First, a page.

There's a Reason I Stay Home
As an introvert, staying home is one of my favorite things to do. As a cancer patient, it's one of my least favorite things.
It often feels as if everyone else's life is moving forward (as it should) while my own life is on pause indefinitely. Staying home, being sick for the foreseeable future, missing out on serving others - this all makes me feel worthless, like I don't have anything to contribute to the conversation. I fight this mental battle more often than you might think.
Like, nearly every day.
(I just went back to re-read this and it sounds depressing! I am not depressed or sad or angry! Just pointing out that being sick all the time means staying home . . . which means life outside the walls of your own home comes to a screeching halt.)
As a cancer patient, however, staying home is one of the most important things I do. The simple fact is that if I don't stay home, I get sick. If I get sick, I legitimately cannot contribute to my family. If I get really sick, I have to take a break from chemo. And as much as I might enjoy the chemo break while it's happening, skipping chemo means my cancer has yet another chance to grow. I've had a stomach bug 3 out of the last 4 weekends (hello, church germs) and had to skip chemo as a result this past week. It's a reminder that I have to be more careful about crowds and germs.
In addition to staying home so that I can stay well, I stay home because leaving often takes more energy than I have to spare. I'm learning what's worth my time and energy. Friday morning Bible study? Definitely. Countless kid birthday parties or play dates? Nope.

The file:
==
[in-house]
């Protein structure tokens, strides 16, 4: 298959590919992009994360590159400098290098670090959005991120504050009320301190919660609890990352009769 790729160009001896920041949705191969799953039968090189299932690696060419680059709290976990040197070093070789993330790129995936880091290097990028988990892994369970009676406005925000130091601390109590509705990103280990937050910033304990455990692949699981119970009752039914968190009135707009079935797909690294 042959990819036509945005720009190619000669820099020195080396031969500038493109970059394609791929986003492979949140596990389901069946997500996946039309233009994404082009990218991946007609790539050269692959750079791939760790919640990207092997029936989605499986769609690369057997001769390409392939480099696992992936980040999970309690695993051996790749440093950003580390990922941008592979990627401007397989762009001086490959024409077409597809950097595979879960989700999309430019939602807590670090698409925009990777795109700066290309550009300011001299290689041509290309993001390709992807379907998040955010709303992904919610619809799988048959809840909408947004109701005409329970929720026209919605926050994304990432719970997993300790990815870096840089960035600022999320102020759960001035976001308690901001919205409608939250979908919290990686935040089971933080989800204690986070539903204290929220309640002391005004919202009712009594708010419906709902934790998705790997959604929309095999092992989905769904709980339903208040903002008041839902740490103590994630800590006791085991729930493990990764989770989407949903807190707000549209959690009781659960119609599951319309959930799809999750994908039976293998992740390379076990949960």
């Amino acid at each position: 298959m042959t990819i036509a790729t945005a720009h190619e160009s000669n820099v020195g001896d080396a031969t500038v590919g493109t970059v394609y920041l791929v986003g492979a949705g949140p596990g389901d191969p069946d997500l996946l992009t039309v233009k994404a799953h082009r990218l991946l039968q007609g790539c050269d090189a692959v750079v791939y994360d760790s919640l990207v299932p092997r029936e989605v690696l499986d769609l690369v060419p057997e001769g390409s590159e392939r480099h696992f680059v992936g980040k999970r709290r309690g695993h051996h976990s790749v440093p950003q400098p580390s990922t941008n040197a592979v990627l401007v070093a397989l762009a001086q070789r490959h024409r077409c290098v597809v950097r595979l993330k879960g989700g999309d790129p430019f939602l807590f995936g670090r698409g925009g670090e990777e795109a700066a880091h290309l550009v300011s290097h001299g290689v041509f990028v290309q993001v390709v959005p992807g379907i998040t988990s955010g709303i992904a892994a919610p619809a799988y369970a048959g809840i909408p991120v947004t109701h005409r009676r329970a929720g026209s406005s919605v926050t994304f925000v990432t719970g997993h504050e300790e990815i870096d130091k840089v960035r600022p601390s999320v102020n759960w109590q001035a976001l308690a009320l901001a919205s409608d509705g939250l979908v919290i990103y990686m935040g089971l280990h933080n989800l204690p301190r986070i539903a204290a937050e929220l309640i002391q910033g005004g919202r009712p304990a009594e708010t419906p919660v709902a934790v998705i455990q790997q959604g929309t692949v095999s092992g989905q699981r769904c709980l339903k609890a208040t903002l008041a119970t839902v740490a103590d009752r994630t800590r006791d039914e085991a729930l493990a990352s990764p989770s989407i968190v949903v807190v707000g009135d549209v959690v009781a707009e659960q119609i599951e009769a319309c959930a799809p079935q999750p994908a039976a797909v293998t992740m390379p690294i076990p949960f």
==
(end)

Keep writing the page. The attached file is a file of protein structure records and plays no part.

Everything is a trade-off. When I say yes to friends, church events or work outings, it means I say no to my family. If I say yes to my family, it generally means I've had to say no to a church event or friend outing, cleaning my house, cooking dinner, etc. I'm searching for balance. Saying yes to my family is most important; staying healthy comes next, which means I sometimes say no to everything else.
So if I miss church or your son's birthday party or don't attend small group events, please don't feel offended. Please try to understand that I am choosing to protect my health as much as I can, conserving my emotional and physical energy for my family, and that I hate missing out on all of it.
Well, maybe not the birthday parties. I am an introvert after all!